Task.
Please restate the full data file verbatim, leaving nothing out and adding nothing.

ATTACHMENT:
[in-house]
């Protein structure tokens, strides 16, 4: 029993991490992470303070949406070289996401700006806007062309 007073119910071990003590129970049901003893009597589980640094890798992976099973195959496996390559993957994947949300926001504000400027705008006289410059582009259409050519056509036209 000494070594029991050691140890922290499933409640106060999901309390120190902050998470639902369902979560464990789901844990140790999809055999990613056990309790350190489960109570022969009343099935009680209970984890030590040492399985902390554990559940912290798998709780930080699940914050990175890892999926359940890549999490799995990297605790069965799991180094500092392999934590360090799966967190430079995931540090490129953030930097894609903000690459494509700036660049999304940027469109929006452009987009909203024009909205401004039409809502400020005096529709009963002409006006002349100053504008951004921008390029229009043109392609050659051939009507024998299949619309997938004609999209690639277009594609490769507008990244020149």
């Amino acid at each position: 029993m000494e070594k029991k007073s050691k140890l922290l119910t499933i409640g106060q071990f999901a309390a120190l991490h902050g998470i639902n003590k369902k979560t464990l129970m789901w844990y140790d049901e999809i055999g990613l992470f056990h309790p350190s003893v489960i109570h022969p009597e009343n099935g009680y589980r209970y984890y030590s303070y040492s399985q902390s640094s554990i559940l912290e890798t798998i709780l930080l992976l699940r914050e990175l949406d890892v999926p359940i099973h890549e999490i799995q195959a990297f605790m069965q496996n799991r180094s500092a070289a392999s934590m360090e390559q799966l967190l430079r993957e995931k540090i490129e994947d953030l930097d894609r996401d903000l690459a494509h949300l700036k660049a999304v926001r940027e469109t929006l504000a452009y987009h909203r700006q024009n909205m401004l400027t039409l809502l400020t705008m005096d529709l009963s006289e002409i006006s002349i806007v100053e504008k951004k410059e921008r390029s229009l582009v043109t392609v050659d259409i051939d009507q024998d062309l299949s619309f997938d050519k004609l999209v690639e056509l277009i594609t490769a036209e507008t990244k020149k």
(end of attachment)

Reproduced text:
[in-house]
């Protein structure tokens, strides 16, 4: 029993991490992470303070949406070289996401700006806007062309 007073119910071990003590129970049901003893009597589980640094890798992976099973195959496996390559993957994947949300926001504000400027705008006289410059582009259409050519056509036209 000494070594029991050691140890922290499933409640106060999901309390120190902050998470639902369902979560464990789901844990140790999809055999990613056990309790350190489960109570022969009343099935009680209970984890030590040492399985902390554990559940912290798998709780930080699940914050990175890892999926359940890549999490799995990297605790069965799991180094500092392999934590360090799966967190430079995931540090490129953030930097894609903000690459494509700036660049999304940027469109929006452009987009909203024009909205401004039409809502400020005096529709009963002409006006002349100053504008951004921008390029229009043109392609050659051939009507024998299949619309997938004609999209690639277009594609490769507008990244020149």
């Amino acid at each position: 029993m000494e070594k029991k007073s050691k140890l922290l119910t499933i409640g106060q071990f999901a309390a120190l991490h902050g998470i639902n003590k369902k979560t464990l129970m789901w844990y140790d049901e999809i055999g990613l992470f056990h309790p350190s003893v489960i109570h022969p009597e009343n099935g009680y589980r209970y984890y030590s303070y040492s399985q902390s640094s554990i559940l912290e890798t798998i709780l930080l992976l699940r914050e990175l949406d890892v999926p359940i099973h890549e999490i799995q195959a990297f605790m069965q496996n799991r180094s500092a070289a392999s934590m360090e390559q799966l967190l430079r993957e995931k540090i490129e994947d953030l930097d894609r996401d903000l690459a494509h949300l700036k660049a999304v926001r940027e469109t929006l504000a452009y987009h909203r700006q024009n909205m401004l400027t039409l809502l400020t705008m005096d529709l009963s006289e002409i006006s002349i806007v100053e504008k951004k410059e921008r390029s229009l582009v043109t392609v050659d259409i051939d009507q024998d062309l299949s619309f997938d050519k004609l999209v690639e056509l277009i594609t490769a036209e507008t990244k020149k």